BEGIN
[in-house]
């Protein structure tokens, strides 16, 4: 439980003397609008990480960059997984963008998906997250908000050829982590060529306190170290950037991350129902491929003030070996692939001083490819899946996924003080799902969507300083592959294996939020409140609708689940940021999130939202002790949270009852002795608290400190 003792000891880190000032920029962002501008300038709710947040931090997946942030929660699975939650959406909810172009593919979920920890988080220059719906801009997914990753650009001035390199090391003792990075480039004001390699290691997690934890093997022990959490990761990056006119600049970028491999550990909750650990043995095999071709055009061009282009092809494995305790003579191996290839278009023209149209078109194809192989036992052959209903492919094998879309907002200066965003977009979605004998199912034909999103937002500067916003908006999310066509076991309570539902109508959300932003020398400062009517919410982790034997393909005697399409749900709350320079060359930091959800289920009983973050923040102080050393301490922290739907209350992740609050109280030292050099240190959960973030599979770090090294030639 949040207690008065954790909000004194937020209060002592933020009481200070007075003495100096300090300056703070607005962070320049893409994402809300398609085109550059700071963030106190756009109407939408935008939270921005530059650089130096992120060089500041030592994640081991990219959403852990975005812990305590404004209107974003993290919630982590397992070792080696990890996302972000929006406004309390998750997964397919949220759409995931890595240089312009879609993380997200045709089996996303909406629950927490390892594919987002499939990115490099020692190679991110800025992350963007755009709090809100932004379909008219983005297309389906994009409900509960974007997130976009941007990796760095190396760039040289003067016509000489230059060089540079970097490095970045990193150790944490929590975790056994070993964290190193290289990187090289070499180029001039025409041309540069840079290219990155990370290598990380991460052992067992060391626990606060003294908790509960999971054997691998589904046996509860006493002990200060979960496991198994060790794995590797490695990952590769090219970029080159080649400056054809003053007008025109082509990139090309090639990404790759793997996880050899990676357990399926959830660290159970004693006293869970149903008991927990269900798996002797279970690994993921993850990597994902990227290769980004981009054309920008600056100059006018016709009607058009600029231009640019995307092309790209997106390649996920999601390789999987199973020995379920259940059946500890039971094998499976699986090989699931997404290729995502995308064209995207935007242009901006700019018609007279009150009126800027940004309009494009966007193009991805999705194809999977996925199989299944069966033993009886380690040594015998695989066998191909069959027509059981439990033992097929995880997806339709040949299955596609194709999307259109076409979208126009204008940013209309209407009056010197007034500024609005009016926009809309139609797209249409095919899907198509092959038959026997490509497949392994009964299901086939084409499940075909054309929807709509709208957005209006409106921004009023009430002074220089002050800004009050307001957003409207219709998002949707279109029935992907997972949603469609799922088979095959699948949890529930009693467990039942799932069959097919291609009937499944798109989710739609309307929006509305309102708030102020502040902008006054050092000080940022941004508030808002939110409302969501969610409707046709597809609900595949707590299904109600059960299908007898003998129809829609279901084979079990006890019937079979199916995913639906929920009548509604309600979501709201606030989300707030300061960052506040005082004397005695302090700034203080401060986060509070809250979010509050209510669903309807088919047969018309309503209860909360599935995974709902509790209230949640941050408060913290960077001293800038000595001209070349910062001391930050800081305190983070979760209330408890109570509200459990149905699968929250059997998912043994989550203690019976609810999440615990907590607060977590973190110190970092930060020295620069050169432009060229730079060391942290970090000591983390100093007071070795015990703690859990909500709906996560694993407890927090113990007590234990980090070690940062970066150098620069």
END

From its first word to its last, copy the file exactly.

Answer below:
[in-house]
């Protein structure tokens, strides 16, 4: 439980003397609008990480960059997984963008998906997250908000050829982590060529306190170290950037991350129902491929003030070996692939001083490819899946996924003080799902969507300083592959294996939020409140609708689940940021999130939202002790949270009852002795608290400190 003792000891880190000032920029962002501008300038709710947040931090997946942030929660699975939650959406909810172009593919979920920890988080220059719906801009997914990753650009001035390199090391003792990075480039004001390699290691997690934890093997022990959490990761990056006119600049970028491999550990909750650990043995095999071709055009061009282009092809494995305790003579191996290839278009023209149209078109194809192989036992052959209903492919094998879309907002200066965003977009979605004998199912034909999103937002500067916003908006999310066509076991309570539902109508959300932003020398400062009517919410982790034997393909005697399409749900709350320079060359930091959800289920009983973050923040102080050393301490922290739907209350992740609050109280030292050099240190959960973030599979770090090294030639 949040207690008065954790909000004194937020209060002592933020009481200070007075003495100096300090300056703070607005962070320049893409994402809300398609085109550059700071963030106190756009109407939408935008939270921005530059650089130096992120060089500041030592994640081991990219959403852990975005812990305590404004209107974003993290919630982590397992070792080696990890996302972000929006406004309390998750997964397919949220759409995931890595240089312009879609993380997200045709089996996303909406629950927490390892594919987002499939990115490099020692190679991110800025992350963007755009709090809100932004379909008219983005297309389906994009409900509960974007997130976009941007990796760095190396760039040289003067016509000489230059060089540079970097490095970045990193150790944490929590975790056994070993964290190193290289990187090289070499180029001039025409041309540069840079290219990155990370290598990380991460052992067992060391626990606060003294908790509960999971054997691998589904046996509860006493002990200060979960496991198994060790794995590797490695990952590769090219970029080159080649400056054809003053007008025109082509990139090309090639990404790759793997996880050899990676357990399926959830660290159970004693006293869970149903008991927990269900798996002797279970690994993921993850990597994902990227290769980004981009054309920008600056100059006018016709009607058009600029231009640019995307092309790209997106390649996920999601390789999987199973020995379920259940059946500890039971094998499976699986090989699931997404290729995502995308064209995207935007242009901006700019018609007279009150009126800027940004309009494009966007193009991805999705194809999977996925199989299944069966033993009886380690040594015998695989066998191909069959027509059981439990033992097929995880997806339709040949299955596609194709999307259109076409979208126009204008940013209309209407009056010197007034500024609005009016926009809309139609797209249409095919899907198509092959038959026997490509497949392994009964299901086939084409499940075909054309929807709509709208957005209006409106921004009023009430002074220089002050800004009050307001957003409207219709998002949707279109029935992907997972949603469609799922088979095959699948949890529930009693467990039942799932069959097919291609009937499944798109989710739609309307929006509305309102708030102020502040902008006054050092000080940022941004508030808002939110409302969501969610409707046709597809609900595949707590299904109600059960299908007898003998129809829609279901084979079990006890019937079979199916995913639906929920009548509604309600979501709201606030989300707030300061960052506040005082004397005695302090700034203080401060986060509070809250979010509050209510669903309807088919047969018309309503209860909360599935995974709902509790209230949640941050408060913290960077001293800038000595001209070349910062001391930050800081305190983070979760209330408890109570509200459990149905699968929250059997998912043994989550203690019976609810999440615990907590607060977590973190110190970092930060020295620069050169432009060229730079060391942290970090000591983390100093007071070795015990703690859990909500709906996560694993407890927090113990007590234990980090070690940062970066150098620069």